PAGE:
Unfortunately, the process of getting libxml2-python installed using pip varies from OS to OS, because there is no proper library package available.

      • For Ubuntu 12.04 do the following:

        Use pip to install directly from an ftp source:

        (mantis)$ pip install

        If you are behind a proxy, you can either provide pip with the proxy information with the commandline argument --proxy  <proxy_url> or use the http_proxy environment variable – do not do both, because this confuses pip.

        If the download does not work via pip, download the file with your browser, and install from file with pip install <filename>.

      • For Ubuntu 13.10, do the following:

        • Downloadand unpack the libxml2 sources:

          (mantis)$ wget"
          (mantis)$ tar -zxvf libxml2-2.9.1.tar.gz

          If you are behind a proxy, append -e use_proxy=yes -e http_proxy=<proxy_url> after the URL when calling wget.

        • Install via pip:

          (mantis)$ pip install libxml2-2.9.1/python

          If you are behind a proxy, you can either provide pip with the proxy information with the commandline argument --proxy  <proxy_url> or use the http_proxy environment variable – do not do both, because this confuses pip.

    4. Go to a location where you want to have the Django Mantis files and check out the git repository:

      (mantis)$ git clone

      If you are behind a proxy, you can configure a proxy for git via the following:

      (mantis)$ git config --global http.proxy <proxy_url>
    5. Change into the django-mantis directory and do:

      (mantis)$ pip install -r requirements/local.txt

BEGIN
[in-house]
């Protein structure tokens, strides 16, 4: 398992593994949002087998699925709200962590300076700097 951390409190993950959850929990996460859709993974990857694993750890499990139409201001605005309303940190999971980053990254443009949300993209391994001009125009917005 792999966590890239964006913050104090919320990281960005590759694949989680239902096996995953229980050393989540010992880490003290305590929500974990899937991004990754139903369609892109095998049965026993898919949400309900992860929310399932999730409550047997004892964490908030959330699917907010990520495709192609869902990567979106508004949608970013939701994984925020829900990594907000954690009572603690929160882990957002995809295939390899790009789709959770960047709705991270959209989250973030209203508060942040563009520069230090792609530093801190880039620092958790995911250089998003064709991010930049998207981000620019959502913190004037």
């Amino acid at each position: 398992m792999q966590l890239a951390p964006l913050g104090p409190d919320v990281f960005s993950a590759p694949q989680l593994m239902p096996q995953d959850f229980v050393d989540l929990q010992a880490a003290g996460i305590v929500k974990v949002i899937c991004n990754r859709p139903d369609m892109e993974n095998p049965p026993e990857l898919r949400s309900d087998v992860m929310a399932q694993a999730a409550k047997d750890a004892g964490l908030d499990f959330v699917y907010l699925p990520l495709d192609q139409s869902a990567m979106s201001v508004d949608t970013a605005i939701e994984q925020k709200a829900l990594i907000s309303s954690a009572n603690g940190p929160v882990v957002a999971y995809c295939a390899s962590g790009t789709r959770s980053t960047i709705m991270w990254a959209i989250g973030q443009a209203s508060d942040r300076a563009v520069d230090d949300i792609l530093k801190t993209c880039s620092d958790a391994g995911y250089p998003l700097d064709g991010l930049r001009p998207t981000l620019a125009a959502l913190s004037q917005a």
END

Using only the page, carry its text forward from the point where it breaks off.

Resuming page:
(mantis)$ pip install django-simple-menu>=1.0.6

      (For some reason, django-simple-menu cannot be installed before Django itself has not been installed completely).

    6. Your are now all set for running MANTIS on top of an SQLite database. If that is what you want to do, have a look at QUICKSTART.

    7. For running MANTIS on top of Postgresql (which is recommended), you need to install and prepare Postgresql:

      • Install it:

        $ apt-get install postgresql
        $ apt-get install postgresql-server-dev-9.1
      • Install the Python module for working with postgresql:

        (mantis)$ pip install psycopg2
      • In /etc/postgresql/9.1/main/postgresql.conf set ssl = False

      • (Re)start the server:

        /etc/init.d/postgresql start
      • Create password for postgresql: as root user, do:

        passwd postgres
      • Give the postgresql user a database password; As user postgres do:

        su postgres
        \password postgres;
      • Prepare database:

        • As user postgresql do:

          createuser -P mantis;

          and do the following:

          • give it password mantis
          • do not make it super user
          • allow it to create databases (required for running python unit tests). If you forgot about this step here, you can later run (ALTER USER mantis CREATEDB;) on the database prompt to achieve the same.
          • do not allow it to create new roles
      • In database, do:

        CREATE DATABASE django OWNER mantis ENCODING 'UTF-8';